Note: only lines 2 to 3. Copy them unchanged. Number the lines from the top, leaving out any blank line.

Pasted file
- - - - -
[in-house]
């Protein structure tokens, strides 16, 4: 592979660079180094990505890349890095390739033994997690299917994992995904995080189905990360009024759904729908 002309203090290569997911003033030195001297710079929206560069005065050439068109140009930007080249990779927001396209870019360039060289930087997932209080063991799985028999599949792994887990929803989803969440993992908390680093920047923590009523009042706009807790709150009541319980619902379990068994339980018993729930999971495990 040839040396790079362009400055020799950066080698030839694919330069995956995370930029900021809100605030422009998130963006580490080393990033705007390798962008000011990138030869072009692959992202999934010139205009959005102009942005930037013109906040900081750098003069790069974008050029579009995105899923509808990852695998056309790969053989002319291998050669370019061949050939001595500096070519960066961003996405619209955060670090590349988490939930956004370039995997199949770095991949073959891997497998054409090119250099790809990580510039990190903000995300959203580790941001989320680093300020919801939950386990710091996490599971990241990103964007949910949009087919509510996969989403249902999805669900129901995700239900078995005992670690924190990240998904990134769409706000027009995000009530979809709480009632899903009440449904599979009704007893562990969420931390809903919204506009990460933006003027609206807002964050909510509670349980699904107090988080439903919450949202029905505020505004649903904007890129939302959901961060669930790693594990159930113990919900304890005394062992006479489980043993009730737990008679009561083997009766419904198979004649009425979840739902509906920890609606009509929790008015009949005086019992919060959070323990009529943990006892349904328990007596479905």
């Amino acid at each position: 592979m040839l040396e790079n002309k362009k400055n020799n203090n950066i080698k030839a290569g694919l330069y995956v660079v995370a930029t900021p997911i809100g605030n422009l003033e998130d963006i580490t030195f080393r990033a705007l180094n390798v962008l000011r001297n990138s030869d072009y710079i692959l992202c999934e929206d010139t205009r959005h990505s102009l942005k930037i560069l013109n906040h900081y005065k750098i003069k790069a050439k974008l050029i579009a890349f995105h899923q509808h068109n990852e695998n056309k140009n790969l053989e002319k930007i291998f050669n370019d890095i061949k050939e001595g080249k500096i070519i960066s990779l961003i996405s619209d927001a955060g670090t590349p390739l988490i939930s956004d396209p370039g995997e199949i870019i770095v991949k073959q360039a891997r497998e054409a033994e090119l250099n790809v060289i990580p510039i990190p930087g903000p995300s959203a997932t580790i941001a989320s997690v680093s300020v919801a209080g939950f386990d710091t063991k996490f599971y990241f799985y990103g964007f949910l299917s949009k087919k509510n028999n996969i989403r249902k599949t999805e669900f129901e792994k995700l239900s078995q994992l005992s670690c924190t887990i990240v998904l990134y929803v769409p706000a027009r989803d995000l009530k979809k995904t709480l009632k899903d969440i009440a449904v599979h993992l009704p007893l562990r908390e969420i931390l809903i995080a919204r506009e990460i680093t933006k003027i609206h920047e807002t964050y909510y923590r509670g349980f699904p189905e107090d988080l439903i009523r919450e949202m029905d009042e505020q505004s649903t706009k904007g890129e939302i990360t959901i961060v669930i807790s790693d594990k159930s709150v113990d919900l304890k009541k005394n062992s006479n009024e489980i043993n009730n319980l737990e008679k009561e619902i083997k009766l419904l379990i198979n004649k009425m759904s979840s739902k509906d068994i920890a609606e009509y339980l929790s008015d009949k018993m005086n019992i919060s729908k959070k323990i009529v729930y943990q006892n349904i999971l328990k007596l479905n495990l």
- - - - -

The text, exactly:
């Protein structure tokens, strides 16, 4: 592979660079180094990505890349890095390739033994997690299917994992995904995080189905990360009024759904729908 002309203090290569997911003033030195001297710079929206560069005065050439068109140009930007080249990779927001396209870019360039060289930087997932209080063991799985028999599949792994887990929803989803969440993992908390680093920047923590009523009042706009807790709150009541319980619902379990068994339980018993729930999971495990 040839040396790079362009400055020799950066080698030839694919330069995956995370930029900021809100605030422009998130963006580490080393990033705007390798962008000011990138030869072009692959992202999934010139205009959005102009942005930037013109906040900081750098003069790069974008050029579009995105899923509808990852695998056309790969053989002319291998050669370019061949050939001595500096070519960066961003996405619209955060670090590349988490939930956004370039995997199949770095991949073959891997497998054409090119250099790809990580510039990190903000995300959203580790941001989320680093300020919801939950386990710091996490599971990241990103964007949910949009087919509510996969989403249902999805669900129901995700239900078995005992670690924190990240998904990134769409706000027009995000009530979809709480009632899903009440449904599979009704007893562990969420931390809903919204506009990460933006003027609206807002964050909510509670349980699904107090988080439903919450949202029905505020505004649903904007890129939302959901961060669930790693594990159930113990919900304890005394062992006479489980043993009730737990008679009561083997009766419904198979004649009425979840739902509906920890609606009509929790008015009949005086019992919060959070323990009529943990006892349904328990007596479905």
């Amino acid at each position: 592979m040839l040396e790079n002309k362009k400055n020799n203090n950066i080698k030839a290569g694919l330069y995956v660079v995370a930029t900021p997911i809100g605030n422009l003033e998130d963006i580490t030195f080393r990033a705007l180094n390798v962008l000011r001297n990138s030869d072009y710079i692959l992202c999934e929206d010139t205009r959005h990505s102009l942005k930037i560069l013109n906040h900081y005065k750098i003069k790069a050439k974008l050029i579009a890349f995105h899923q509808h068109n990852e695998n056309k140009n790969l053989e002319k930007i291998f050669n370019d890095i061949k050939e001595g080249k500096i070519i960066s990779l961003i996405s619209d927001a955060g670090t590349p390739l988490i939930s956004d396209p370039g995997e199949i870019i770095v991949k073959q360039a891997r497998e054409a033994e090119l250099n790809v060289i990580p510039i990190p930087g903000p995300s959203a997932t580790i941001a989320s997690v680093s300020v919801a209080g939950f386990d710091t063991k996490f599971y990241f799985y990103g964007f949910l299917s949009k087919k509510n028999n996969i989403r249902k599949t999805e669900f129901e792994k995700l239900s078995q994992l005992s670690c924190t887990i990240v998904l990134y929803v769409p706000a027009r989803d995000l009530k979809k995904t709480l009632k899903d969440i009440a449904v599979h993992l009704p007893l562990r908390e969420i931390l809903i995080a919204r506009e990460i680093t933006k003027i609206h920047e807002t964050y909510y923590r509670g349980f699904p189905e107090d988080l439903i009523r919450e949202m029905d009042e505020q505004s649903t706009k904007g890129e939302i990360t959901i961060v669930i807790s790693d594990k159930s709150v113990d919900l304890k009541k005394n062992s006479n009024e489980i043993n009730n319980l737990e008679k009561e619902i083997k009766l419904l379990i198979n004649k009425m759904s979840s739902k509906d068994i920890a609606e009509y339980l929790s008015d009949k018993m005086n019992i919060s729908k959070k323990i009529v729930y943990q006892n349904i999971l328990k007596l479905n495990l």